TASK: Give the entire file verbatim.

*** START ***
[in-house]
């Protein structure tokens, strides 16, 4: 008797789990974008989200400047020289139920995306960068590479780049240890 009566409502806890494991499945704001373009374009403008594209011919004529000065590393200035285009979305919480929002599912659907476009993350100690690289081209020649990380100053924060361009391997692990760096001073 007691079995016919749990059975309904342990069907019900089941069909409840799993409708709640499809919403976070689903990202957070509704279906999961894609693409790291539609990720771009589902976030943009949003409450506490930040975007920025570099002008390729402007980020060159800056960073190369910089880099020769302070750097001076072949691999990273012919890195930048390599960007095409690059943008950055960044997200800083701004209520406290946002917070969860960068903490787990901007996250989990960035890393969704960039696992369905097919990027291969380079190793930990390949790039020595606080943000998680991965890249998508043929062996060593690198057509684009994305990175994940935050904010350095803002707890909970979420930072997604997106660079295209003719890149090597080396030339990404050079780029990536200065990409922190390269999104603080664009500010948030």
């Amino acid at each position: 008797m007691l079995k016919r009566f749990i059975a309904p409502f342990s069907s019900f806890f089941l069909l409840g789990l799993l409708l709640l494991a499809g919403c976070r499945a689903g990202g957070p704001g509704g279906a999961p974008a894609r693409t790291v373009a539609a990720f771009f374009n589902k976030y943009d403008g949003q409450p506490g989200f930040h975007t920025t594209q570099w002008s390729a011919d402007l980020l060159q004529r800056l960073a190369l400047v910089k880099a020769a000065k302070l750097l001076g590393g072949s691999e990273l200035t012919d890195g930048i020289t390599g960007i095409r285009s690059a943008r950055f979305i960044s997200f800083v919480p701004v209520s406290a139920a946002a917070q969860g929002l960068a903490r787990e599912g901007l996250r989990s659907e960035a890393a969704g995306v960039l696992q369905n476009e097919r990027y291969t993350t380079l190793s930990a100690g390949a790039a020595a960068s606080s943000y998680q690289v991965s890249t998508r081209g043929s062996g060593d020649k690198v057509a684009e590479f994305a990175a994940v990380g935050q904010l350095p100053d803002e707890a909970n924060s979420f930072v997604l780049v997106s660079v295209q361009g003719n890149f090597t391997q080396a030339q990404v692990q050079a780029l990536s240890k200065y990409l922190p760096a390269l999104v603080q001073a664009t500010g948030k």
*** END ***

[in-house]
């Protein structure tokens, strides 16, 4: 008797789990974008989200400047020289139920995306960068590479780049240890 009566409502806890494991499945704001373009374009403008594209011919004529000065590393200035285009979305919480929002599912659907476009993350100690690289081209020649990380100053924060361009391997692990760096001073 007691079995016919749990059975309904342990069907019900089941069909409840799993409708709640499809919403976070689903990202957070509704279906999961894609693409790291539609990720771009589902976030943009949003409450506490930040975007920025570099002008390729402007980020060159800056960073190369910089880099020769302070750097001076072949691999990273012919890195930048390599960007095409690059943008950055960044997200800083701004209520406290946002917070969860960068903490787990901007996250989990960035890393969704960039696992369905097919990027291969380079190793930990390949790039020595606080943000998680991965890249998508043929062996060593690198057509684009994305990175994940935050904010350095803002707890909970979420930072997604997106660079295209003719890149090597080396030339990404050079780029990536200065990409922190390269999104603080664009500010948030």
């Amino acid at each position: 008797m007691l079995k016919r009566f749990i059975a309904p409502f342990s069907s019900f806890f089941l069909l409840g789990l799993l409708l709640l494991a499809g919403c976070r499945a689903g990202g957070p704001g509704g279906a999961p974008a894609r693409t790291v373009a539609a990720f771009f374009n589902k976030y943009d403008g949003q409450p506490g989200f930040h975007t920025t594209q570099w002008s390729a011919d402007l980020l060159q004529r800056l960073a190369l400047v910089k880099a020769a000065k302070l750097l001076g590393g072949s691999e990273l200035t012919d890195g930048i020289t390599g960007i095409r285009s690059a943008r950055f979305i960044s997200f800083v919480p701004v209520s406290a139920a946002a917070q969860g929002l960068a903490r787990e599912g901007l996250r989990s659907e960035a890393a969704g995306v960039l696992q369905n476009e097919r990027y291969t993350t380079l190793s930990a100690g390949a790039a020595a960068s606080s943000y998680q690289v991965s890249t998508r081209g043929s062996g060593d020649k690198v057509a684009e590479f994305a990175a994940v990380g935050q904010l350095p100053d803002e707890a909970n924060s979420f930072v997604l780049v997106s660079v295209q361009g003719n890149f090597t391997q080396a030339q990404v692990q050079a780029l990536s240890k200065y990409l922190p760096a390269l999104v603080q001073a664009t500010g948030k």